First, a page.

Daily 49er

Students, faculty protest CSU Board of Trustees

Tuition-hike proposal includes more fees and less time to get degree.

An+unnamed+protestor+stands+in+front+of+a+makeshift+graveyard%2C+with+tombstones+saying+%22RIP+CSU+Sacramento%22+and+%22Here+Lies+San+Diego+State.%22+Wednesday+morning%27s+protest+drew+a+crowd+of+about+50+students+and+faculty+from+across+the+CSU+campuses.+
An unnamed protestor stands in front of a makeshift graveyard, with tombstones saying

An unnamed protestor stands in front of a makeshift graveyard, with tombstones saying "RIP CSU Sacramento" and "Here Lies San Diego State." Wednesday morning's protest drew a crowd of about 50 students and faculty from across the CSU campuses.

Norberto Lopez

Norberto Lopez

An unnamed protestor stands in front of a makeshift graveyard, with tombstones saying "RIP CSU Sacramento" and "Here Lies San Diego State." Wednesday morning's protest drew a crowd of about 50 students and faculty from across the CSU campuses.

Chrystina Schwartz, Staff Writer

Hang on for a minute...we're trying to find some more stories you might like.


Email This Story






Print Friendly, PDF & Email

Protesters gathered for the second time this week outside of the Cal State University Office of the Chancellor in downtown Long Beach Wednesday morning to protest a possible CSU systemwide tuition hike.

If Board of Trustees votes to approve the rising tuition fee in an upcoming March session, the tuition for undergraduate, graduate and doctoral students would be increased by five percent for all CSUs.

With increased tuition revenue, CSU Board of Trustees have expressed interest in getting more students to graduate in a timely manner as a top priority.

About 50 students and faculty from Cal State Long Beach and other CSUs arrived at 5 a.m. to protest and catch the attention of Board of Trustee members and other officials.

Organization Leader for Student for Quality Education Norberto Lopez said he felt optimistic that his group’s message is getting through to the CSU Board of Trustees, based on interactions with board members.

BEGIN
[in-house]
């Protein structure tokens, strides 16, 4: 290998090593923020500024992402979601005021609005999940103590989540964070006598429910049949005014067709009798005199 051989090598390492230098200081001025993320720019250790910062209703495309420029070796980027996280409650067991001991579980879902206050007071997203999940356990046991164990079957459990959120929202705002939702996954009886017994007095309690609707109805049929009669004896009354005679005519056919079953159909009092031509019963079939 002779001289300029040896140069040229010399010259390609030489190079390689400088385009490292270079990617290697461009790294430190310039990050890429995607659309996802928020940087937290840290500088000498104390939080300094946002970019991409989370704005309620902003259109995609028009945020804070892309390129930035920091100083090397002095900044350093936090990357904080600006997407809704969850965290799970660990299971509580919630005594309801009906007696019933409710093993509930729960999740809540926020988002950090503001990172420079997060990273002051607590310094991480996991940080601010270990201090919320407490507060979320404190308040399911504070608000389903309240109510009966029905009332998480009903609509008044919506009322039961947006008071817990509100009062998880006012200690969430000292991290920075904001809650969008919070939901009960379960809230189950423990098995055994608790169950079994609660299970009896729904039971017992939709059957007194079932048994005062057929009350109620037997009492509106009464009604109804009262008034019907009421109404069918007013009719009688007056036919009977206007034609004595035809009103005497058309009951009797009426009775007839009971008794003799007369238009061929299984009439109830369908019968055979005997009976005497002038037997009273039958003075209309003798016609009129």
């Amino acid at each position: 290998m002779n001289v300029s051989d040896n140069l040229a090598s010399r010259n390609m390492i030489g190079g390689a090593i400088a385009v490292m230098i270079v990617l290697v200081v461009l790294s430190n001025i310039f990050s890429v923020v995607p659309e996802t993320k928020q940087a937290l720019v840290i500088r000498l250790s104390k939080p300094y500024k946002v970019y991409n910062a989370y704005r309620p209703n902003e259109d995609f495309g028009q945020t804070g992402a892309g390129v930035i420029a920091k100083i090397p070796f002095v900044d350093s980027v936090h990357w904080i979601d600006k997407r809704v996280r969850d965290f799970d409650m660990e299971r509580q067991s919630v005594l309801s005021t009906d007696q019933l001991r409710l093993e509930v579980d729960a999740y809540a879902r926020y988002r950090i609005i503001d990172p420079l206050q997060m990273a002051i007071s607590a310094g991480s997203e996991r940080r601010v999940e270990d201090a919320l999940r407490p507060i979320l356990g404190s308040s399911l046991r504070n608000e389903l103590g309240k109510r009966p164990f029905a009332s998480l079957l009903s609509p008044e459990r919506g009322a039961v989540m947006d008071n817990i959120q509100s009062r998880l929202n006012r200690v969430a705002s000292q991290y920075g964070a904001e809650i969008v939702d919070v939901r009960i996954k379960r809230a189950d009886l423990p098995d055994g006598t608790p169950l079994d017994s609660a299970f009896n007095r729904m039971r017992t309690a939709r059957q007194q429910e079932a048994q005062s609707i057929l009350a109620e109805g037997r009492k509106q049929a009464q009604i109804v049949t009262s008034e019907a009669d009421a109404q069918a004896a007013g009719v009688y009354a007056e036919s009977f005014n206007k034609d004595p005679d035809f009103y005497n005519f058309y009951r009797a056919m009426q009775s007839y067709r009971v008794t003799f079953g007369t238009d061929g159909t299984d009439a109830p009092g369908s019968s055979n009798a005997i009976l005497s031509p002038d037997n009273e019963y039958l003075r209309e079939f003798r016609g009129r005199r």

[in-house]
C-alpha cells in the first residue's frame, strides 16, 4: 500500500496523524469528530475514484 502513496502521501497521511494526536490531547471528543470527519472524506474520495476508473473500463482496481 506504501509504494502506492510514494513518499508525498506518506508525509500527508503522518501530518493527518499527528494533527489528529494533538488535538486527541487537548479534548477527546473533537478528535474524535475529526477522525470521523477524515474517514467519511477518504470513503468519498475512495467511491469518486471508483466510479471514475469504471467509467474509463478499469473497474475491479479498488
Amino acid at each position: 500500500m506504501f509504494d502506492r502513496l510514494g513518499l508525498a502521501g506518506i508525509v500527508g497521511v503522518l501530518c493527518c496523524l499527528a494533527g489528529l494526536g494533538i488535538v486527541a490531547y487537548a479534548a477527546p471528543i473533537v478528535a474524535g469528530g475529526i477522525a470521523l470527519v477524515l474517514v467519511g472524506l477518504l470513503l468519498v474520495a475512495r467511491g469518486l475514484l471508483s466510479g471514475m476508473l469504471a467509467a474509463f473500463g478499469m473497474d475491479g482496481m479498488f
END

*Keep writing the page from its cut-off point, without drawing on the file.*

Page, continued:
Lateefah Simon, a Board of Trustee Member, said she sympathized with SQE and expressed solidarity for their advocation.

“[Simon] came out and said, ‘I’m in support of you. I support of what you’re doing, it’s important that you’re doing this.’ And two other Boards of Trustees [members] came out as well to hear what concerns the students have,” Lopez said. “We still have yet to hear from Chancellor [White], he still has yet to say anything to us.”

Protester set up signs shaped like headstones in the grass for each CSU campus, saying things such as “R.I.P to CSU Sacramento” and “Here Lies Humboldt State,” while other protesters chanted “students, not customers!”

According to the the tuition proposal report by CSU Chancellor White on Sept. 29, the revenue from the tuition raise will help facilitate the goal of getting 40 percent of students to graduate in four years by 2025.

Other priorities listed include investing in enrollment growth, academic facilities and campus infrastructure, employee compensation and maintaining mandatory costs that increase from inflation and CSU statutory mandates.  

Despite the outlined priorities in the proposal report, Lopez emphasized that the lack of transparency in regard to where the extra revenue from tuition will go is troubling.

“How do we know that deficit is real? These are just numbers that they put out. It’s time to question these numbers and ask for the transparency we’ve been [requesting] for many years. And yet, they still have failed,” Lopez said. “Where’s that money going? There’s no clear answer to that question. You really have to dig deep. But not a lot of students have time to dig deep.”

Lopez argued that students already have enough costs to worry about and raising tuition will not get more students to graduate faster, but will instead burden students trying to balance work and classes and diminish the quality of education.

“One of the slogans we are using for SQE is ‘the more we pay, the longer we stay,’” Lopez said. “If they are really trying to push this four-year grad initiative, how are they going to be successful when students have to work more hours and [push] their graduation dates behind? Not enough classes are being offered.”

He proposed that CSUs should lower costs of winter and summer classes. Instead of putting the costs back on the students, the Board of Trustees should help find ways to fund winter and summer courses are often not covered by financial aid, he said.

Lopez said that in his opinion, without time to explore and learn, the quality of education will become worse.

“We are going to continue doing what we are doing. We are going to be back there in January, back there in March because it’s important we voice our concerns.”

The next Board of Trustees meetings are Jan. 31 – Feb.1.

Leave a Comment

If you want a picture to show with your comment, go get a gravatar.




*

Navigate Right
Navigate Left